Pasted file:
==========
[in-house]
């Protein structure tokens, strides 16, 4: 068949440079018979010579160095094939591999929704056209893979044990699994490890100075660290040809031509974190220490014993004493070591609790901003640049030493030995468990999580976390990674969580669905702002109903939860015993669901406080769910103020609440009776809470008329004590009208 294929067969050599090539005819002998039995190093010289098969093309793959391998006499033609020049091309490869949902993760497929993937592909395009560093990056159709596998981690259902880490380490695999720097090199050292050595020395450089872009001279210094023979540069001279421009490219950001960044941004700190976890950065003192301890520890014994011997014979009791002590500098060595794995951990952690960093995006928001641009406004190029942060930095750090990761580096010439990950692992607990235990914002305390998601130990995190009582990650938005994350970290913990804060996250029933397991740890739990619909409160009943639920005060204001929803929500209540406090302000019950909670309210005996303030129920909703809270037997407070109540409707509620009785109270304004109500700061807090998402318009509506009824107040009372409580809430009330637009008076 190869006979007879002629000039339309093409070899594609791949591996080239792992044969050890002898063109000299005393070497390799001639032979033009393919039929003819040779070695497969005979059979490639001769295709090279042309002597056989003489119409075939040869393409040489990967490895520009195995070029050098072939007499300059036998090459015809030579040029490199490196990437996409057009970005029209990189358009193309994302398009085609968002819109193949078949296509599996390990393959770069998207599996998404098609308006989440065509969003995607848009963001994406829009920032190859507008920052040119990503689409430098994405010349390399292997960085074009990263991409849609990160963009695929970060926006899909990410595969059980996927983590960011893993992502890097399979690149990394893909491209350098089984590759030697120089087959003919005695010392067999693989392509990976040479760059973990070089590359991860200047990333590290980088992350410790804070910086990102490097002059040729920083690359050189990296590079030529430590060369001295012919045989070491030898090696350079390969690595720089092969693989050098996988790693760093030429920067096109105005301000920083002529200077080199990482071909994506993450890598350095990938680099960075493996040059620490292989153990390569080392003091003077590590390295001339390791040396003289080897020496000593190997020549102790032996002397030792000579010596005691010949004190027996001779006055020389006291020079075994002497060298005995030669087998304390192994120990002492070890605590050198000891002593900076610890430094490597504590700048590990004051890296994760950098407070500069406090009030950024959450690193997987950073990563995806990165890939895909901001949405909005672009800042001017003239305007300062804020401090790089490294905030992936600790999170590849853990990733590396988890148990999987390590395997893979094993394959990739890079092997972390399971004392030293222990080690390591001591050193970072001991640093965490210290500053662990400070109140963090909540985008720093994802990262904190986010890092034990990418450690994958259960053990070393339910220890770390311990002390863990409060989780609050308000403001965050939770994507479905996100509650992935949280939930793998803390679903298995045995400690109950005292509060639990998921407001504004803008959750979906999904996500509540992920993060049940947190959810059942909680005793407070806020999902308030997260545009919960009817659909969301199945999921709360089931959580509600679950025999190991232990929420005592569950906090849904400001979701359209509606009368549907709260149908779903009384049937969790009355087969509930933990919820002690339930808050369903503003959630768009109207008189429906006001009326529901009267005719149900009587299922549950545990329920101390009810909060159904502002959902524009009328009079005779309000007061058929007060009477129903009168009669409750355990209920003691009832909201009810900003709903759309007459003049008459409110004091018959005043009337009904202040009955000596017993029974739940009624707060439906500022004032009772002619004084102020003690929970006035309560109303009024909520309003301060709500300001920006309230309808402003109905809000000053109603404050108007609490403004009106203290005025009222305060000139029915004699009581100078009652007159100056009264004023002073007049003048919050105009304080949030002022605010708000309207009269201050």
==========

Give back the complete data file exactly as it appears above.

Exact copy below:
[in-house]
């Protein structure tokens, strides 16, 4: 068949440079018979010579160095094939591999929704056209893979044990699994490890100075660290040809031509974190220490014993004493070591609790901003640049030493030995468990999580976390990674969580669905702002109903939860015993669901406080769910103020609440009776809470008329004590009208 294929067969050599090539005819002998039995190093010289098969093309793959391998006499033609020049091309490869949902993760497929993937592909395009560093990056159709596998981690259902880490380490695999720097090199050292050595020395450089872009001279210094023979540069001279421009490219950001960044941004700190976890950065003192301890520890014994011997014979009791002590500098060595794995951990952690960093995006928001641009406004190029942060930095750090990761580096010439990950692992607990235990914002305390998601130990995190009582990650938005994350970290913990804060996250029933397991740890739990619909409160009943639920005060204001929803929500209540406090302000019950909670309210005996303030129920909703809270037997407070109540409707509620009785109270304004109500700061807090998402318009509506009824107040009372409580809430009330637009008076 190869006979007879002629000039339309093409070899594609791949591996080239792992044969050890002898063109000299005393070497390799001639032979033009393919039929003819040779070695497969005979059979490639001769295709090279042309002597056989003489119409075939040869393409040489990967490895520009195995070029050098072939007499300059036998090459015809030579040029490199490196990437996409057009970005029209990189358009193309994302398009085609968002819109193949078949296509599996390990393959770069998207599996998404098609308006989440065509969003995607848009963001994406829009920032190859507008920052040119990503689409430098994405010349390399292997960085074009990263991409849609990160963009695929970060926006899909990410595969059980996927983590960011893993992502890097399979690149990394893909491209350098089984590759030697120089087959003919005695010392067999693989392509990976040479760059973990070089590359991860200047990333590290980088992350410790804070910086990102490097002059040729920083690359050189990296590079030529430590060369001295012919045989070491030898090696350079390969690595720089092969693989050098996988790693760093030429920067096109105005301000920083002529200077080199990482071909994506993450890598350095990938680099960075493996040059620490292989153990390569080392003091003077590590390295001339390791040396003289080897020496000593190997020549102790032996002397030792000579010596005691010949004190027996001779006055020389006291020079075994002497060298005995030669087998304390192994120990002492070890605590050198000891002593900076610890430094490597504590700048590990004051890296994760950098407070500069406090009030950024959450690193997987950073990563995806990165890939895909901001949405909005672009800042001017003239305007300062804020401090790089490294905030992936600790999170590849853990990733590396988890148990999987390590395997893979094993394959990739890079092997972390399971004392030293222990080690390591001591050193970072001991640093965490210290500053662990400070109140963090909540985008720093994802990262904190986010890092034990990418450690994958259960053990070393339910220890770390311990002390863990409060989780609050308000403001965050939770994507479905996100509650992935949280939930793998803390679903298995045995400690109950005292509060639990998921407001504004803008959750979906999904996500509540992920993060049940947190959810059942909680005793407070806020999902308030997260545009919960009817659909969301199945999921709360089931959580509600679950025999190991232990929420005592569950906090849904400001979701359209509606009368549907709260149908779903009384049937969790009355087969509930933990919820002690339930808050369903503003959630768009109207008189429906006001009326529901009267005719149900009587299922549950545990329920101390009810909060159904502002959902524009009328009079005779309000007061058929007060009477129903009168009669409750355990209920003691009832909201009810900003709903759309007459003049008459409110004091018959005043009337009904202040009955000596017993029974739940009624707060439906500022004032009772002619004084102020003690929970006035309560109303009024909520309003301060709500300001920006309230309808402003109905809000000053109603404050108007609490403004009106203290005025009222305060000139029915004699009581100078009652007159100056009264004023002073007049003048919050105009304080949030002022605010708000309207009269201050």